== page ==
Cautioning the Indian military against being politically gullible
Of late the pressures to place Pakistan into a corner so that India can get out of the corner it has painted itself into, are aplenty. Having deoperationalised Article 370 and awaiting the popular backlash in Kashmir, India is readying to deflect the blame onto Pakistan. It is a case of projection, putting on another’s shoulder what embarrasses you. The military appears to be lending itself willingly to such a strategy. It needs cautioning of the underside of the strategy.
The latest information war intervention by the military has been in the southern army commander going on national television to claim that recovery of abandoned boats in the Sir Creek suggests a terror threat across south India. His statement was preceded by reports by intelligence agencies of Pakistani agents’ activity in the area. At best a threat could develop in Gujarat from boats landed there.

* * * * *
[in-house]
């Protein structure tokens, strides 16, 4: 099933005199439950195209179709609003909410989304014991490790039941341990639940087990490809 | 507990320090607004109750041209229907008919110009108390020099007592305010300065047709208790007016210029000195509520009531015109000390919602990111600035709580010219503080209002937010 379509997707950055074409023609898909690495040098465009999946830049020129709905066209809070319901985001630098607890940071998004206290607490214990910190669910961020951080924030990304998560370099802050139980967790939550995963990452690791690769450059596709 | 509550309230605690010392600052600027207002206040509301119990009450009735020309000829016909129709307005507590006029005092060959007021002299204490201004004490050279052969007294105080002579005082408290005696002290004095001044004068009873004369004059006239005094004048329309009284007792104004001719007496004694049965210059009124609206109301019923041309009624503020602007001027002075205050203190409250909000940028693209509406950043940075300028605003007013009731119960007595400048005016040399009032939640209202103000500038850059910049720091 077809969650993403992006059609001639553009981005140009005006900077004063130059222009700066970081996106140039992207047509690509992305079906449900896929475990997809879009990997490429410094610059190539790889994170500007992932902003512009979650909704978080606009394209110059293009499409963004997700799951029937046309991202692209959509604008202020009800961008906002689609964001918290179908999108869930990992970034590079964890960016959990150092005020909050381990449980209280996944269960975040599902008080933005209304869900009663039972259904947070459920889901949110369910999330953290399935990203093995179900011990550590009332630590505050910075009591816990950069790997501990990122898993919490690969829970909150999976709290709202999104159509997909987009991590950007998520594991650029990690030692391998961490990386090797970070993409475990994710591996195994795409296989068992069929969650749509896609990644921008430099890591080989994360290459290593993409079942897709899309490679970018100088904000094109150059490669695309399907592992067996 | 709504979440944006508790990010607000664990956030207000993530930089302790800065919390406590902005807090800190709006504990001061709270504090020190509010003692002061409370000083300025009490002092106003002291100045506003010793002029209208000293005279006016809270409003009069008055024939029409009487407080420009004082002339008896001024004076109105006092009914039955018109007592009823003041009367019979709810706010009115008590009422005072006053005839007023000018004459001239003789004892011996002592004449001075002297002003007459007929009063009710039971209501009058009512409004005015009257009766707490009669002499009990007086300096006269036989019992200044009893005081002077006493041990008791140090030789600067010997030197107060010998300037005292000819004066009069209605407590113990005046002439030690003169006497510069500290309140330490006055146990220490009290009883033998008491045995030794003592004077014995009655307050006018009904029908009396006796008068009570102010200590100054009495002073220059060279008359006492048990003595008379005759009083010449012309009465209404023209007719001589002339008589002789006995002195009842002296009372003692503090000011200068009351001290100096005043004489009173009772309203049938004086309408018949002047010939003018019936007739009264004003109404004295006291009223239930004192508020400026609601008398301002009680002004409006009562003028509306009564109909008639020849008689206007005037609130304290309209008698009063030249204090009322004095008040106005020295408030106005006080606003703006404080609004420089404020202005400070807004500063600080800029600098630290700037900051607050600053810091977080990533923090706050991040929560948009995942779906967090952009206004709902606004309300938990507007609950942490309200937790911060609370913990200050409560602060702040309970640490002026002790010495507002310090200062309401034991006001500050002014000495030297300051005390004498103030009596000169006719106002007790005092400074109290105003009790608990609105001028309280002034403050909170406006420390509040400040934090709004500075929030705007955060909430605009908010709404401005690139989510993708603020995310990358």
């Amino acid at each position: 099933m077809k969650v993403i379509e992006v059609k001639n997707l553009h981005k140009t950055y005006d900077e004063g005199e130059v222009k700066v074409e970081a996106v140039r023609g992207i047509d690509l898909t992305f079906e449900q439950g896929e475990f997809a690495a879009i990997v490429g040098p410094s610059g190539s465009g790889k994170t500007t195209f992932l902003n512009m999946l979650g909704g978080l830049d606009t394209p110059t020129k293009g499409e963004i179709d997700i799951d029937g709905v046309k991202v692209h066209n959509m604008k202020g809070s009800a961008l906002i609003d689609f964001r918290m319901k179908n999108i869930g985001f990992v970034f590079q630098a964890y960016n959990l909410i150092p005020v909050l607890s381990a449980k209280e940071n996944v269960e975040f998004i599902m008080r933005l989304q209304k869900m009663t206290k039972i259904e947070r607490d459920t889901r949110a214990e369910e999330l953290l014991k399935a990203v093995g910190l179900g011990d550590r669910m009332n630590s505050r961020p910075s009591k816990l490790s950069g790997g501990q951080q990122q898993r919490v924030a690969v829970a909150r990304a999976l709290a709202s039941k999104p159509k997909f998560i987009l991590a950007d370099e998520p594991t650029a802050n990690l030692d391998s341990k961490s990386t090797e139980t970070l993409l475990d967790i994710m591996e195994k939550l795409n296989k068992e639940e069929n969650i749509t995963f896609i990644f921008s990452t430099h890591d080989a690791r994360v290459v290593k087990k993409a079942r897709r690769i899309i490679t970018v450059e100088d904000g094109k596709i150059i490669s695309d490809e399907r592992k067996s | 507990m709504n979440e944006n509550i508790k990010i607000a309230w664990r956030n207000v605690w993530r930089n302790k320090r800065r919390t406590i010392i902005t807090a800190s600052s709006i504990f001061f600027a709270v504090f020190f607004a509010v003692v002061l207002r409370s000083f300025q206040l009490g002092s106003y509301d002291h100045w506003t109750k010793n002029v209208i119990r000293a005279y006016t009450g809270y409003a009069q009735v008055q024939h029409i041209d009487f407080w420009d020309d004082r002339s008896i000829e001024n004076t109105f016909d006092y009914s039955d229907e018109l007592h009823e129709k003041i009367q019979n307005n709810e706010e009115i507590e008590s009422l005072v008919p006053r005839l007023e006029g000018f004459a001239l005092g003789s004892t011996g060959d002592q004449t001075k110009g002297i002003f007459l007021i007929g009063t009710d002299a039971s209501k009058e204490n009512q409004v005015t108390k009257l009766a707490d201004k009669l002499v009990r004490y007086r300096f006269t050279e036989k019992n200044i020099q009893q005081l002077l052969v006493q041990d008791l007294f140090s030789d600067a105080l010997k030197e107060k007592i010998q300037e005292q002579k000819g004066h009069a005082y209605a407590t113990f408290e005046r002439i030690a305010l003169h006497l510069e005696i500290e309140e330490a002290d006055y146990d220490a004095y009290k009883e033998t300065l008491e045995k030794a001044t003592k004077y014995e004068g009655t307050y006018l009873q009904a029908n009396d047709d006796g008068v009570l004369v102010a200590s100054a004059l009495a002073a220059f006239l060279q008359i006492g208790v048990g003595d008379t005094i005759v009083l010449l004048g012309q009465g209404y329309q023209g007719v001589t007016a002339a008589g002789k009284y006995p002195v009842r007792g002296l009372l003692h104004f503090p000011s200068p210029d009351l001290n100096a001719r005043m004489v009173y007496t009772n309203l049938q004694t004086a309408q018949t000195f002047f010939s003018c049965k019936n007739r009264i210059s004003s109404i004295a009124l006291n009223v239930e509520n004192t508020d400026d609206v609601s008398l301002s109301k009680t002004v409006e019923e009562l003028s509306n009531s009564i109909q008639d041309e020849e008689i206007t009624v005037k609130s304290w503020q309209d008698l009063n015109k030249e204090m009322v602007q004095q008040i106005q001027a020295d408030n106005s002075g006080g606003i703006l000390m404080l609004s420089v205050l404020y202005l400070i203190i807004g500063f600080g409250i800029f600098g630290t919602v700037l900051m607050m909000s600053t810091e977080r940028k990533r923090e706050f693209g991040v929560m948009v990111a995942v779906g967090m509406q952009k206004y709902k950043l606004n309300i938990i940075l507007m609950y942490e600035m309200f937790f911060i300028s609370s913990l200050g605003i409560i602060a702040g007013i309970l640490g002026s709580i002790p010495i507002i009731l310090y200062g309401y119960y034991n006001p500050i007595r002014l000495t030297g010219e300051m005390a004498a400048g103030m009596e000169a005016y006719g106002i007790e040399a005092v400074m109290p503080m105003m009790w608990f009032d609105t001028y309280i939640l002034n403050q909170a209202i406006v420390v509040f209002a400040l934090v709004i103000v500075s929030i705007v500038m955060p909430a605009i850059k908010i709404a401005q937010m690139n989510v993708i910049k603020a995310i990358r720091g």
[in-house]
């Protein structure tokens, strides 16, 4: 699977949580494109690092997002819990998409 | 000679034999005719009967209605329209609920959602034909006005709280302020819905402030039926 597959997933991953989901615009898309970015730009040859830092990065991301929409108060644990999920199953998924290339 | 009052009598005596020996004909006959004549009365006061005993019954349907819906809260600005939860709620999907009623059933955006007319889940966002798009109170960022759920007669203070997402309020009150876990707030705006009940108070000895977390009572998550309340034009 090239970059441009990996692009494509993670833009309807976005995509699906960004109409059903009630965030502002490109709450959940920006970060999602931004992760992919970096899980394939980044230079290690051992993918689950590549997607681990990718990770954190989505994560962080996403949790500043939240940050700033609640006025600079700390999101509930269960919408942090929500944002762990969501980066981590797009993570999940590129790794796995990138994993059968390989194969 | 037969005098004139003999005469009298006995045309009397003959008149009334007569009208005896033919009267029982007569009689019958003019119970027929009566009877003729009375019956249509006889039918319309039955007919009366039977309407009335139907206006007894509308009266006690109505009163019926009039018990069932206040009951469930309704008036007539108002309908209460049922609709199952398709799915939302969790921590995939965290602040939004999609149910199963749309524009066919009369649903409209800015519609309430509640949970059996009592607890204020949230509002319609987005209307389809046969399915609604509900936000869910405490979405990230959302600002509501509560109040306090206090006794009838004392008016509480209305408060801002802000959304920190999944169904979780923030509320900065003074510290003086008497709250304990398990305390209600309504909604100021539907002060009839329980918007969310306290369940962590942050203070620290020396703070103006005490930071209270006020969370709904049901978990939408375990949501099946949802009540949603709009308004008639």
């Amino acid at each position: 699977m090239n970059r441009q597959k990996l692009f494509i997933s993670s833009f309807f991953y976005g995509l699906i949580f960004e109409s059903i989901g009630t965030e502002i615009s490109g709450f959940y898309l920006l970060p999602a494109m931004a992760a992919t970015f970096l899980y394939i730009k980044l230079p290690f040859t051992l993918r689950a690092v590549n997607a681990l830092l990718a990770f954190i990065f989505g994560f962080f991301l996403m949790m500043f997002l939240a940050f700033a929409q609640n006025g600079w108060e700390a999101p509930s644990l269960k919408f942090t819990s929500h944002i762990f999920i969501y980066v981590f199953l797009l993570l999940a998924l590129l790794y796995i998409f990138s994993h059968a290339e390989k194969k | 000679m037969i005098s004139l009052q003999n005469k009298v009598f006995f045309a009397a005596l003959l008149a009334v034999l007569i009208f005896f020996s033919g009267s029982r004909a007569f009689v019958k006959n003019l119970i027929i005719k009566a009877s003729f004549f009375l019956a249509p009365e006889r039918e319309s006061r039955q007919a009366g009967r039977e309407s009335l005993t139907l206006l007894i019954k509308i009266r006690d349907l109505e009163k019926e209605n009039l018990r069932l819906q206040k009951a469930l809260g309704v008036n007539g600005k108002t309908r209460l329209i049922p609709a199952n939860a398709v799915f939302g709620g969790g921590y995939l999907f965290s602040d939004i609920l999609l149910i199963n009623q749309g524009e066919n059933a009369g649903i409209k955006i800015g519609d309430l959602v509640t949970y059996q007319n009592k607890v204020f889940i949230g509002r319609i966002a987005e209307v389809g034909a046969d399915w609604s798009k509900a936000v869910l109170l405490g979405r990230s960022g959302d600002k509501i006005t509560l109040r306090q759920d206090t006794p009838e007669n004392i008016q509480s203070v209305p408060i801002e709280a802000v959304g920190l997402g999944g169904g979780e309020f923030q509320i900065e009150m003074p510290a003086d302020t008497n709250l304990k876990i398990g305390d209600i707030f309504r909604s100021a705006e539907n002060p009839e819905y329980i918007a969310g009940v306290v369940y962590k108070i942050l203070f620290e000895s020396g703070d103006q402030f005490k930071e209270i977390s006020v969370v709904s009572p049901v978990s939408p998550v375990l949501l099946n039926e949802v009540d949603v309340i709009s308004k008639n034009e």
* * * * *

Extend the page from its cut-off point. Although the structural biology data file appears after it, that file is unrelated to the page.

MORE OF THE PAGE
It is inconceivable that anyone would land in Sir Creek to take on targets in Kerala, but as if on cue, the Kerala police jumped on the bandwagon with their own sounding of an alert. Recall, the state had also figured in the prospective sites for terror backlash to India’s constitutional bungling Kashmir. Then it was no doubt to divert attention of the country aghast from happenings up north. Kerala as is well known is the site of the next intended penetration of the Parivar for social and political engineering. An advance element in the form of a new and suitable governor is already in position.